# Python generate custom combinations of sub lists

I'm generating a custom combination of sub lists without using itertools.

Here's what I've come up with:

input =  [[1, 2], [2, 3], [4, 3]]
output = [[1, 2, 2, 3], [1, 2, 4, 3], [2, 3, 4, 3]]

def getList():
a = [[1, 2], [2, 3], [4, 3]]
return(a)

c=[]                        # output list
l = len(getList())
for i in range(l):
for j in range(i+1,l):
a=getList()
a[i].extend(a[j])
c.append(a[i])


As the extend() updates the input list, I defined a function to redefine the input. Is it a recommended practice? What could be improved here?

• Why don't you want to use itertools? Because using itertools is recommended practice... – Peilonrayz Nov 20 '17 at 9:52
• @Peilonrayz no reason as such, was just trying how to achieve without it. – Van Peer Nov 20 '17 at 9:56
• @VanPeer You have a hardcoded input() in get_List(), what would happen if the input changes? – Ludisposed Nov 20 '17 at 10:55
• These are not all combinations of a list – Ludisposed Nov 20 '17 at 11:00
• @Ludisposed thanks! assuming input doesn't change. i needed only the combinations specified in the output. i didn't mention all combinations, did i? anyways, updated. – Van Peer Nov 20 '17 at 11:04

1. Use a function.
2. Don't mutate data you don't want to be mutated.

Rather than using list.extend, use list.__add__. However don't use list.__iadd__, as that has the same problem as list.extend.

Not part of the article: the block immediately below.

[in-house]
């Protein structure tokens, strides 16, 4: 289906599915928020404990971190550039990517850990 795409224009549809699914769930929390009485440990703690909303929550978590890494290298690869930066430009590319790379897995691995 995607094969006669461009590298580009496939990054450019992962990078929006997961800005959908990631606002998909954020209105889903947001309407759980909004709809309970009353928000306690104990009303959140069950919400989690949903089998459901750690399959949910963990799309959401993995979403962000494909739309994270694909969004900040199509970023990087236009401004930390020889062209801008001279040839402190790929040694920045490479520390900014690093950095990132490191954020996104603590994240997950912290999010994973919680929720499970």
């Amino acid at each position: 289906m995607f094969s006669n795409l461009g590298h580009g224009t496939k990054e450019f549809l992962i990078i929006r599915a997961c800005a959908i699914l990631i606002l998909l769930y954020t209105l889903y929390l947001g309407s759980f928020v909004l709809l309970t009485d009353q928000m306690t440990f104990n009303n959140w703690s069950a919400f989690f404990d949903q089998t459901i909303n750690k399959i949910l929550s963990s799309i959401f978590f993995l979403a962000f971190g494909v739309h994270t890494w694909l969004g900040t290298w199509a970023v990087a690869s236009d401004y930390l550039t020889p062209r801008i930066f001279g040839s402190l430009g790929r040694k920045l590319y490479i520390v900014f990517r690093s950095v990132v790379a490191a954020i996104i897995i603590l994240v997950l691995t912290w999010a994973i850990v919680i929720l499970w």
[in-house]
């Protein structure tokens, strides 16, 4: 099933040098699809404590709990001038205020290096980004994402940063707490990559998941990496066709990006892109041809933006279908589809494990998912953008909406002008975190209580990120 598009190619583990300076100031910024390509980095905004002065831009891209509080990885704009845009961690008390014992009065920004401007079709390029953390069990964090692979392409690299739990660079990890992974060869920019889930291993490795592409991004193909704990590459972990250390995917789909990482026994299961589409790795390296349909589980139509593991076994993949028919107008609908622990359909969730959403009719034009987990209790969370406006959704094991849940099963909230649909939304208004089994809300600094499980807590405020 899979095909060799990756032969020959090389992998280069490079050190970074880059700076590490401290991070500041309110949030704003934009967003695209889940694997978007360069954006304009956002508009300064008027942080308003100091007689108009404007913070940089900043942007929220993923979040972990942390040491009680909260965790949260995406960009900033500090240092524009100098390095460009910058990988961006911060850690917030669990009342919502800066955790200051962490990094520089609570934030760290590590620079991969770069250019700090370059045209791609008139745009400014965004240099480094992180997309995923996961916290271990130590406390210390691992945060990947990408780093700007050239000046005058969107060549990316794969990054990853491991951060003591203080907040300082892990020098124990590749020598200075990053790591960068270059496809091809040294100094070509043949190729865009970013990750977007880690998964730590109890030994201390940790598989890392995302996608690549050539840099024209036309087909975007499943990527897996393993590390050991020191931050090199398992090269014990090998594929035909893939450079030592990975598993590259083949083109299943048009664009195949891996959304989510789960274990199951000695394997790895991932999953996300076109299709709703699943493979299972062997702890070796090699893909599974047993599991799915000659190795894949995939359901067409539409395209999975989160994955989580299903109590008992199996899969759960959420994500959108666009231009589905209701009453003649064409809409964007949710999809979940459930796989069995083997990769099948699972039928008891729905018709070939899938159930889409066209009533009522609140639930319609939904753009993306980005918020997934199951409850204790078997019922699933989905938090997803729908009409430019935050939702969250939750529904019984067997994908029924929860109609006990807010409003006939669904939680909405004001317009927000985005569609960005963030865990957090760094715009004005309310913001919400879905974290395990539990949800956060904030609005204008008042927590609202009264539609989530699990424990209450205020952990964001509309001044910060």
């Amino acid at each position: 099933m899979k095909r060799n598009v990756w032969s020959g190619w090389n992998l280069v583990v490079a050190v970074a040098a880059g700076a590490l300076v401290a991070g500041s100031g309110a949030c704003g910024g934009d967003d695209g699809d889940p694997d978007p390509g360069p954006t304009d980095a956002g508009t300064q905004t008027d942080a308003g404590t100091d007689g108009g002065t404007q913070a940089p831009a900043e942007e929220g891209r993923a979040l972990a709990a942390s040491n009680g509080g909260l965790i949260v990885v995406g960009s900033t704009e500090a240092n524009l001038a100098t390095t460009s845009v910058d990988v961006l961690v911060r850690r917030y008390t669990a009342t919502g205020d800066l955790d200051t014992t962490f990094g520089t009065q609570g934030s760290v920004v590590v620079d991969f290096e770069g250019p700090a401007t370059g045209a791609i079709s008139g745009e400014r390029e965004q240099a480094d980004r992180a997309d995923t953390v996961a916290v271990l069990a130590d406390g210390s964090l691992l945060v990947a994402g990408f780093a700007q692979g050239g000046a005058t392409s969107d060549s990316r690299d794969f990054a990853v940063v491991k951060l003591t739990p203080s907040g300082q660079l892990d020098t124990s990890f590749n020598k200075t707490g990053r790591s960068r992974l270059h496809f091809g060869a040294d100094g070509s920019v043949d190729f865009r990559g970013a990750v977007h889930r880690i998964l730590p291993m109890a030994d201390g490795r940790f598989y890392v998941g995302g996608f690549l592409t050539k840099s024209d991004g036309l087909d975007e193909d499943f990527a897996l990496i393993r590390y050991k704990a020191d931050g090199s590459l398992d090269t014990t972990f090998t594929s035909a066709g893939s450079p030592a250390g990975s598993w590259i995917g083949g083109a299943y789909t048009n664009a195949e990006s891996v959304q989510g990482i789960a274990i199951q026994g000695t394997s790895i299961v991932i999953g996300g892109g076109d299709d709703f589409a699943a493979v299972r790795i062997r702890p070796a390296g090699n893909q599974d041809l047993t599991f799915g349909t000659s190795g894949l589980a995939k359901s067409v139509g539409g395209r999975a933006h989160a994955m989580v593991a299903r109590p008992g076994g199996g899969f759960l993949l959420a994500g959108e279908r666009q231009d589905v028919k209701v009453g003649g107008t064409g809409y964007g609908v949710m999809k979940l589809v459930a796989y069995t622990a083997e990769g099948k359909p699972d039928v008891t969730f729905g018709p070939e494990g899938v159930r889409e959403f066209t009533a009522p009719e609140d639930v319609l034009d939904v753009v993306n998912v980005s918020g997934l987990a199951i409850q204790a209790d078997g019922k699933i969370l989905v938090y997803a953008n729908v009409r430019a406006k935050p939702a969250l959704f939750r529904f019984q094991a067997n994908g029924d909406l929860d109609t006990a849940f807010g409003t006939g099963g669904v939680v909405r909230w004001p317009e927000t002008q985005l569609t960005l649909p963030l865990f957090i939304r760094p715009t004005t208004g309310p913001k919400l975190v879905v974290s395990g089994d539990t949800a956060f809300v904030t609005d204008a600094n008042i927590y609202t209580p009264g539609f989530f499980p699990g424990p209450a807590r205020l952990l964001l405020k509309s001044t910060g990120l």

3. Learn how to copy Python objects. You can use list([1, 2, 3]) to make a copy of the list. You can also use the copy library too.

4. Don't waste memory, just yield. If you need a list use list(product(...))
def product(input):
for i in range(len(input)):
for j in range(i+1, len(input)):
yield input[i] + input[j]

• Yield is better then mine, memorywise, but don't use input as a variable name. :) – Ludisposed Nov 20 '17 at 11:32
• @Ludisposed You could always use a generator, rather than list, comprehension. And shadowing built-ins is fine IMO. It's not like the OP's going to use the original input in the function. – Peilonrayz Nov 20 '17 at 11:34
• I just try to avoid shadowing built ins, at all costs! Maybe just a bit paranoid :\$ – Ludisposed Nov 20 '17 at 11:43
• @Ludisposed There are good arguments for and good against. I don't think you'll confuse input as builtins.input in a small 4 lines of code function. If however it were a 200 line function I'd whole heartedly agree. I do admit it's not that great a variable name, but we don't have context to improve on that. – Peilonrayz Nov 20 '17 at 11:47
• @Peilonrayz thanks for this, seems really simple! – Van Peer Nov 20 '17 at 11:50

What could be improved here?

@thnx Peilonrayz, a generator expression will work better on large inputs

1. Use a nested generator expression.
2. DON'T hardcode variables, this will make your code very static.
3. Make a function, to accept different variables.

def custom_combo(L):
return (L[i] + L[j] for i in range(len(L)) for j in range(i+1, len(L)))

if __name__ == '__main__':
a = [[1, 2], [2, 3], [4, 3]]
print(list(custom_combo(a)))